Space Force needs to make acquisition a critical capability, study says

The chief of space operations for the U.S. Space Force displays the service’s uniform nametapes in the Pentagon Jan. 17 in Arlington, Virginia. (U.S. Air Force / Tech. Sgt. Robert Barnett)

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One of the keys to an agile Space Force acquisition system is to remove barriers between operators and buyers and treat acquisition as a core function of the newest military branch, a study from the RAND Corporation suggests.

The study lists other recommendations, including increasing the volume of information that is shared with industry, and giving decision-making subordinates more autonomy. The Space Force has been working on a new method of acquisition to try and avoid the pitfalls of the industrial processes other military services use, which have been criticized for their sluggish pace and lack of ability to keep up with tech innovations.

The Space Force “is highly reliant on technology, even more so than other services,” the study states. “This dependence on technology necessitates [the Space Force] having a close, trusting, collaborative relationship with industry.”

Senior space leaders have echoed the call for an agile system that can keep pace with tech, saying that one of the advantages of starting a new service is the ability for it to chart its own acquisition path.

“We are a startup company ourselves,” Gen. John Raymond, chief of space operations, told lawmakers in March 2020. “We have to go at speed.”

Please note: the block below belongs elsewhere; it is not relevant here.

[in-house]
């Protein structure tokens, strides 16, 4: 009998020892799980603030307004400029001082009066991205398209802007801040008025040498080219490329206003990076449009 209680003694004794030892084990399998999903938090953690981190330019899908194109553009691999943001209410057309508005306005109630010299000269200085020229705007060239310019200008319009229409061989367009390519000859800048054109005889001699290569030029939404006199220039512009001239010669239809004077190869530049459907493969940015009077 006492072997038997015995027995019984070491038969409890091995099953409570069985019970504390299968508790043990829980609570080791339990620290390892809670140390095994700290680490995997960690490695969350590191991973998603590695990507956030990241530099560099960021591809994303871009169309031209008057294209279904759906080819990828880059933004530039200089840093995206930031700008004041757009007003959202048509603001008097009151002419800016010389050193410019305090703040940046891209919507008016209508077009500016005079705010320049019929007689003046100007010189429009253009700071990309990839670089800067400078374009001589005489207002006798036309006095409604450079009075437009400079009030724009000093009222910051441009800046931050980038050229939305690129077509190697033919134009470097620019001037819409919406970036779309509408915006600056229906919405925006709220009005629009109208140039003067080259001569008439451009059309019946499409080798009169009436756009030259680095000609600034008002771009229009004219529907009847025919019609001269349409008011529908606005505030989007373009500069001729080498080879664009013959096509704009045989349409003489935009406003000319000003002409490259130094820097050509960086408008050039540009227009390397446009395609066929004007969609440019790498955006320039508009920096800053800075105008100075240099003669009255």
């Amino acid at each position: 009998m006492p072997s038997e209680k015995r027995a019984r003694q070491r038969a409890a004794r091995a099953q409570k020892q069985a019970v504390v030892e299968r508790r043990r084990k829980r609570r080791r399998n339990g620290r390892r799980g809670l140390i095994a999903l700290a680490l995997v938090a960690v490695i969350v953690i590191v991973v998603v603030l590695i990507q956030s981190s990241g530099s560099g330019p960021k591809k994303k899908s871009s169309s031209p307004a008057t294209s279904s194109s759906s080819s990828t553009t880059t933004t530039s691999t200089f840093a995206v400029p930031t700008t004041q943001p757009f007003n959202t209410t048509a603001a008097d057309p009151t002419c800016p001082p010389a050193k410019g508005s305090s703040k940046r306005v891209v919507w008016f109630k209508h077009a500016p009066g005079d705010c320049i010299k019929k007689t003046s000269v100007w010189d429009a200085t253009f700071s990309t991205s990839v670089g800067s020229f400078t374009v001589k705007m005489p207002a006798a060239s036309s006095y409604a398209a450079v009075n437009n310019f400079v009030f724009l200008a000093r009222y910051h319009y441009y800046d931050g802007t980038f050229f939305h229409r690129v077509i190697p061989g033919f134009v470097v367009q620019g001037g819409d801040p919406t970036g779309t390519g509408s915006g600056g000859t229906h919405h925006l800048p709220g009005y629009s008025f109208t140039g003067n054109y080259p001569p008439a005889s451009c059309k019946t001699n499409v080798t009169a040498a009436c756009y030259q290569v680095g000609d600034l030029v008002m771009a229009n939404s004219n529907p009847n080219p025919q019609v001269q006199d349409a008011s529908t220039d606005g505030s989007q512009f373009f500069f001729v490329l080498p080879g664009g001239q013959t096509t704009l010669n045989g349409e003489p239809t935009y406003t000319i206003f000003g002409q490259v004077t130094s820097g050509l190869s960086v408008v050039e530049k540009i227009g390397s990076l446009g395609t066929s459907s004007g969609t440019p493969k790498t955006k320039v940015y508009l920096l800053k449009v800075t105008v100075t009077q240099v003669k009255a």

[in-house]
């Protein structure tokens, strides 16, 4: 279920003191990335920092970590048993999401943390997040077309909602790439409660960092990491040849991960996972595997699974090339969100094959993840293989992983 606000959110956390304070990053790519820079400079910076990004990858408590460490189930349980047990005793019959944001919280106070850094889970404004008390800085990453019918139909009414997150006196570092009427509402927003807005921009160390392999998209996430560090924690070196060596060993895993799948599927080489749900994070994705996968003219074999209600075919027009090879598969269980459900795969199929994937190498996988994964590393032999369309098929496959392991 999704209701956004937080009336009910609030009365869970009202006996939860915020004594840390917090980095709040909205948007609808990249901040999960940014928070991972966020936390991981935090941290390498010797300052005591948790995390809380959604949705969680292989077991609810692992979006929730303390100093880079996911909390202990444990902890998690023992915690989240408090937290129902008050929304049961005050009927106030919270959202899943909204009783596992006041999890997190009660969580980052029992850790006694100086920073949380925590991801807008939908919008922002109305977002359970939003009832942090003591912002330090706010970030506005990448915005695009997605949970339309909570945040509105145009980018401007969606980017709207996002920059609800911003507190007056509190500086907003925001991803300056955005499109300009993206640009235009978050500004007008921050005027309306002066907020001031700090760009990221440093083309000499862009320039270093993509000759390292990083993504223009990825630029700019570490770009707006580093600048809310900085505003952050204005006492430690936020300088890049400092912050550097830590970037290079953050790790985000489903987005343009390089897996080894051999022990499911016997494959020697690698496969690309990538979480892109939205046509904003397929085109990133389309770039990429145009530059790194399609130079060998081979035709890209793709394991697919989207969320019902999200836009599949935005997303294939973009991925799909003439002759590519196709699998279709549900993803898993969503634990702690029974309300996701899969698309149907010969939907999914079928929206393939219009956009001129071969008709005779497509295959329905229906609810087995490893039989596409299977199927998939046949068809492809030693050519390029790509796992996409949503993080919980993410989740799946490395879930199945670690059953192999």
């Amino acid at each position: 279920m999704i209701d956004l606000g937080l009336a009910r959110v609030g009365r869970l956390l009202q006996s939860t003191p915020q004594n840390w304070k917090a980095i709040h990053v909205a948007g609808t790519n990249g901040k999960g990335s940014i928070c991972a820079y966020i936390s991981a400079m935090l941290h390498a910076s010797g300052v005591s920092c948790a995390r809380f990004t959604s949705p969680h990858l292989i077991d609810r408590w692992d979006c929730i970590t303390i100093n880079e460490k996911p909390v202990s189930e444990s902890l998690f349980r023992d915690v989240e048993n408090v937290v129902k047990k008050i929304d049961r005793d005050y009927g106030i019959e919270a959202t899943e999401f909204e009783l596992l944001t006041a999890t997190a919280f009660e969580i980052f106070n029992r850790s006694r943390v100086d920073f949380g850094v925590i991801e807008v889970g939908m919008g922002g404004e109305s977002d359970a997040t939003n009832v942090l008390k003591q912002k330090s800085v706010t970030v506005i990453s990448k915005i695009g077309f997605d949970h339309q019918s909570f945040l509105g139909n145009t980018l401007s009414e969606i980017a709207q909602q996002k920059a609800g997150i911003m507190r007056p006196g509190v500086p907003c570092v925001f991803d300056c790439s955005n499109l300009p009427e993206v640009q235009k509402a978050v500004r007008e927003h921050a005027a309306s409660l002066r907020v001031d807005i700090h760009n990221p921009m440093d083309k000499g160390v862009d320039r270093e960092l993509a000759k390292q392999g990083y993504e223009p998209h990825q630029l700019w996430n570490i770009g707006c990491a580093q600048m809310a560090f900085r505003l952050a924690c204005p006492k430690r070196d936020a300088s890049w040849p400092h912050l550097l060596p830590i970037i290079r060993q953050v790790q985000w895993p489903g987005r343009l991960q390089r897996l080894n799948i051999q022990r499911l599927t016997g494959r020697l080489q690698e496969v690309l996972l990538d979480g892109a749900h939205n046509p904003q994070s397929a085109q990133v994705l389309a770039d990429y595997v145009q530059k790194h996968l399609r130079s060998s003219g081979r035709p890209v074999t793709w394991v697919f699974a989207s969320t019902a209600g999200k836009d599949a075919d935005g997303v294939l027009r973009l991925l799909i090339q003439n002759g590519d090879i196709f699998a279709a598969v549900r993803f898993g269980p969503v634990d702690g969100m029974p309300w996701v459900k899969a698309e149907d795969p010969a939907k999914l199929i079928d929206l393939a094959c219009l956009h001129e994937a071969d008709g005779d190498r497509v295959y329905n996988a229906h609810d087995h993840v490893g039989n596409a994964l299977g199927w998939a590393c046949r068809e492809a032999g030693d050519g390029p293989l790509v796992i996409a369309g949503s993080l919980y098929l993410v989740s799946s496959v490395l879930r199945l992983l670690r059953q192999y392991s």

Other key recommendation from the 87-page report include having a work force of “experts,” having an adaptive technical architecture that defines the overarching needs of the force and hosting “on-ramp” events to test new tech from industry. Overall, there needs to be trust between government and the private sector, the report adds.

“To effect real change, acquisition needs to be reimagined and understood as a warfighting capability critical to the mission,” the study states.

The Space Force remain responsible for its own acquisition strategy, a plan that member of Congress have been waiting to see. Some key lawmakers have expressed disappointment in the lack of progress by the Space Force on that strategy.

Frank Kendall, secretary of the Air Force and top civilian that oversees the Space Force, recently merged Air Force acquisition offices to focus on space. He moved the Space Acquisition Directorate, which was nested in the acquisition, technology and logistics office, into the Space Acquisition and Integration Office, he announced Tuesday.

“One area where we have not done enough yet is in the acquisition capacity of the Department of the Air Force,” he said during the Space Foundation’s Space Symposium Tuesday.

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Acquisition, Acquisition reform, Air Force, Space Force
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